And here’s my bi-monthly column in Mobile Marketing Magazine about it. I’m on the last page. I’d welcome your thoughts. Is there a skills gap? Will the mobile marketing & advertising sectors reach their full potential despite the skills gap? What can or should we be doing about this?
Tuesday, June 18, 2013
A shortlist of 100 individuals has been compiled by The Drum's editorial team but we need your help to decide who will make it into the top 50. The final list will highlight the key players in the UK mobile industry, ranking individuals in order of their contribution to the world of mobile.
I took a look at the list and I’m certainly in good company. There are so many friends, colleagues and current and former Swedish Beers and Heroes of Mobile sponsors and participants on the list that it almost looks like they raided my address book to choose.
Anyway, voting closes this Friday 21 June 2013. You can vote for your three favourite from the list of 100. It’s free to vote, you just have to register and then you can pick three names. I don’t know how you’ll manage to pick just three names though as there are so many good and worthy recipients on the list. Anyway, YOU decide!
I happened to glance up from my screen and in the letter rack I spotted this clipping. My Dad’s written on it ‘Times July 1’. I don’t remember being in it so it was a bit of a surprise to see it. My father clearly took the trouble to buy a copy of the newspaper (he was a Telegraph reader as a rule) and then cut out and kept the clipping. It’s at least 5 years old – maybe older judging by the picture. I’m touched, and a little bit teary, that he did that.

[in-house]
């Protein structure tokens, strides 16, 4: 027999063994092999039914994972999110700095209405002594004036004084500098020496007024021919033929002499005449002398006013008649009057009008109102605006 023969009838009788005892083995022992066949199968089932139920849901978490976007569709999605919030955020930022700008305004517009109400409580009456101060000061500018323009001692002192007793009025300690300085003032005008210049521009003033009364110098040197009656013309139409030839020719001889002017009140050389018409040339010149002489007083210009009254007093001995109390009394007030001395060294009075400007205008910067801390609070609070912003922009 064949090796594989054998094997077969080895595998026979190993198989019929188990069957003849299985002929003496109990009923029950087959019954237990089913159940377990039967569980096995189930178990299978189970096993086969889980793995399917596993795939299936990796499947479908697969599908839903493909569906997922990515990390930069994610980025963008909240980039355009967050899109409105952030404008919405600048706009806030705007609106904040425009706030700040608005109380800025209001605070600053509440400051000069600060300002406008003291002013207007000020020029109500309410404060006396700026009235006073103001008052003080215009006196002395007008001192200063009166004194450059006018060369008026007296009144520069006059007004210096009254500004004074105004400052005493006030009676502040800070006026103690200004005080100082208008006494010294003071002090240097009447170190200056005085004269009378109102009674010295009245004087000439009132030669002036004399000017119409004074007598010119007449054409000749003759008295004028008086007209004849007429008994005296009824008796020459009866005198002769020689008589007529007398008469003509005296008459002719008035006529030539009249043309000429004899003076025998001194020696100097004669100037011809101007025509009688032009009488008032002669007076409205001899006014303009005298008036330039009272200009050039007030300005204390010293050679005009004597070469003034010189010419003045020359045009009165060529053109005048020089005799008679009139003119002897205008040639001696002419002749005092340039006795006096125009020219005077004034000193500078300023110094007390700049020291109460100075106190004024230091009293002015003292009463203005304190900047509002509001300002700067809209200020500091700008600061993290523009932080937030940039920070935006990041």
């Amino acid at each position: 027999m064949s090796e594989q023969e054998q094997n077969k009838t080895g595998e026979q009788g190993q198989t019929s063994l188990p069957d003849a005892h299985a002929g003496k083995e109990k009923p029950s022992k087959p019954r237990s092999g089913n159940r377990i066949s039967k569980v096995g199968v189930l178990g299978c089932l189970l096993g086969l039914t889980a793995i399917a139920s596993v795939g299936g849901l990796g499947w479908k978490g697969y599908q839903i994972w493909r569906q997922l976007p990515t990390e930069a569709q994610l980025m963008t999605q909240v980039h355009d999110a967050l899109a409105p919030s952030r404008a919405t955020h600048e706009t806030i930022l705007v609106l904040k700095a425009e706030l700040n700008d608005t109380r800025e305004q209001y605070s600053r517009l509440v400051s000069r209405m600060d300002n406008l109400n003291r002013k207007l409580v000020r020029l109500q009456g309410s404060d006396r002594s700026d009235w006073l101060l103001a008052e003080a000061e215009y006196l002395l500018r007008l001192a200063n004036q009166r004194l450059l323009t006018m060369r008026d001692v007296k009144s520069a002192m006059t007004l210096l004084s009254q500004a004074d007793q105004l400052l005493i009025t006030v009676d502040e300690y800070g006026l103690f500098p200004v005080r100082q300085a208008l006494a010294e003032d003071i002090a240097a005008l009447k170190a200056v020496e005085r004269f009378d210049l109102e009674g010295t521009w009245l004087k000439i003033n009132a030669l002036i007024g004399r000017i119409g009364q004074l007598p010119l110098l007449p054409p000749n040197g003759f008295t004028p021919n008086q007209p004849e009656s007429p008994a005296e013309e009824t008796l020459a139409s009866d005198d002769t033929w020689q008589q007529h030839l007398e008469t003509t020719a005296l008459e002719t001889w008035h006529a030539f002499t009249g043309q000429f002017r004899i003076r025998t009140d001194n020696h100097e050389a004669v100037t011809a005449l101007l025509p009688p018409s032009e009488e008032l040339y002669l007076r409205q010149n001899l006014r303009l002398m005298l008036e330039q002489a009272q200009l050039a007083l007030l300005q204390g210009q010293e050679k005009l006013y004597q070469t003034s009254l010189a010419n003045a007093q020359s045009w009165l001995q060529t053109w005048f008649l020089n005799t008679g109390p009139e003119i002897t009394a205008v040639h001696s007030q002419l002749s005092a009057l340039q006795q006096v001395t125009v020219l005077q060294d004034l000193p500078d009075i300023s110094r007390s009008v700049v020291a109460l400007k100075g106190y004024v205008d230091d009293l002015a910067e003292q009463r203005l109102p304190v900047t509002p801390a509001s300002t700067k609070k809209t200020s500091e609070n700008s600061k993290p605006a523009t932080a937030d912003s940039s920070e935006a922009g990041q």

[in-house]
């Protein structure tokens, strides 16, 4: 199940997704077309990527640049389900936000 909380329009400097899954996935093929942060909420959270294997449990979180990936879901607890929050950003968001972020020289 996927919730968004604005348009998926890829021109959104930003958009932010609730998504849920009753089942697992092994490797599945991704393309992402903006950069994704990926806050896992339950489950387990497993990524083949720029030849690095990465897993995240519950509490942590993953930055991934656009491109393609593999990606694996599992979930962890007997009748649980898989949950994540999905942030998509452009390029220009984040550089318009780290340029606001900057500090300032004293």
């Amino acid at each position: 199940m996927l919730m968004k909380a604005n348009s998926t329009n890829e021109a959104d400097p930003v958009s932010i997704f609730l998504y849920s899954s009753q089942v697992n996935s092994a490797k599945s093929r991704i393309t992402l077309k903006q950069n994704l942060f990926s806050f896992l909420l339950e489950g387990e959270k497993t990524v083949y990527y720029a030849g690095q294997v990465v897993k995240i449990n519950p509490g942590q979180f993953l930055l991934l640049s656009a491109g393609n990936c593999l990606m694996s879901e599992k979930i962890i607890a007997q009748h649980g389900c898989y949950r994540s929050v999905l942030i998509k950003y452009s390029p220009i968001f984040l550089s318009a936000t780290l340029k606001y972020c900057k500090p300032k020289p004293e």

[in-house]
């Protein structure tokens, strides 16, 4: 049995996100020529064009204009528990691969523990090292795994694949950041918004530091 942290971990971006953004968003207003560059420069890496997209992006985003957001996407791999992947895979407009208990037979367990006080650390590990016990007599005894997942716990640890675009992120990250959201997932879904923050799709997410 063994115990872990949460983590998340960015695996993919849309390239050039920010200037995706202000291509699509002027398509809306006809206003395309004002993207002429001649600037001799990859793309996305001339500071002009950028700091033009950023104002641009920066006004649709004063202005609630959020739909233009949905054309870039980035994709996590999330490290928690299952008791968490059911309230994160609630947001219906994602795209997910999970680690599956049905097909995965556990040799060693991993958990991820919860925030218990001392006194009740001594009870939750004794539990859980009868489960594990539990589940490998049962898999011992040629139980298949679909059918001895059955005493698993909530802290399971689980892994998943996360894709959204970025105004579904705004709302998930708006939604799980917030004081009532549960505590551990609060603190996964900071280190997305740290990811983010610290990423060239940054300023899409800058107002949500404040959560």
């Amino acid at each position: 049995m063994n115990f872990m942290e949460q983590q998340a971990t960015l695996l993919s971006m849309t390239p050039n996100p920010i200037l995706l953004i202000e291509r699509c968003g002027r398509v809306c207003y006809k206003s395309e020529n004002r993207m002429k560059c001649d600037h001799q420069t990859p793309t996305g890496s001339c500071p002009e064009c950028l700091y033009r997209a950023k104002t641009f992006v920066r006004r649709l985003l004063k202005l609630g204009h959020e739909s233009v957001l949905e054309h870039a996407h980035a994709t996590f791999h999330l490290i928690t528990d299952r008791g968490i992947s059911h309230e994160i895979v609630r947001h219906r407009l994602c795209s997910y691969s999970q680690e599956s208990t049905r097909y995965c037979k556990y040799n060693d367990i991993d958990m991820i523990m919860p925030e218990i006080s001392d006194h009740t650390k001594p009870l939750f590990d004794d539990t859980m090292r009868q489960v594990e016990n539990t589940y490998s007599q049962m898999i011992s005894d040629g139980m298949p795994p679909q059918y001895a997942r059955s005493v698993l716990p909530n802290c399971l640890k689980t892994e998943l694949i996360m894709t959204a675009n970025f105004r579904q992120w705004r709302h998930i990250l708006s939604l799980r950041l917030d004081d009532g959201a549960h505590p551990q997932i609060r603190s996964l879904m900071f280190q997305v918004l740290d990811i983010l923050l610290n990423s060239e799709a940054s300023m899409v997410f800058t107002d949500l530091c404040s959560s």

And then I read the piece and I stand by my words. I think it’s from a talk I gave at a conference but I don’t remember. As it doesn’t appear to be available online, I’ve transcribed it here:
‘The future of mobile is that mobile will just be a normal part of the marketing mix. It will be almost invisible, in that people won’t know whether they are browsing on the mobile web of (sic) the ‘full fat’ web; they will just be looking at Facebook or the BBC, or checking email, so their consciousness of how they are doing that will disappear. The focus will be on making brands’ services and products accessible, however anyone wants to get hold of them and that’s the priority.
Mobile technology is moving forward, and there are some exciting innovations around and we will see mobile being used in some interesting ways in the future, but we should not get carried away with the new shiny thing, when a good, reliable mobile website and old fashioned SMS are still really important. There is a lot of mileage left in messaging for customer service, saying thank you, getting feedback, the simple things. It’s not about push advertising, it’s about having a proper relationship with customers who want to have a relationship with you.
It’s easy to get carried away with the technology, but good marketing begins and ends with good service. You have to make it easy for people to find and buy your stuff and do it again.’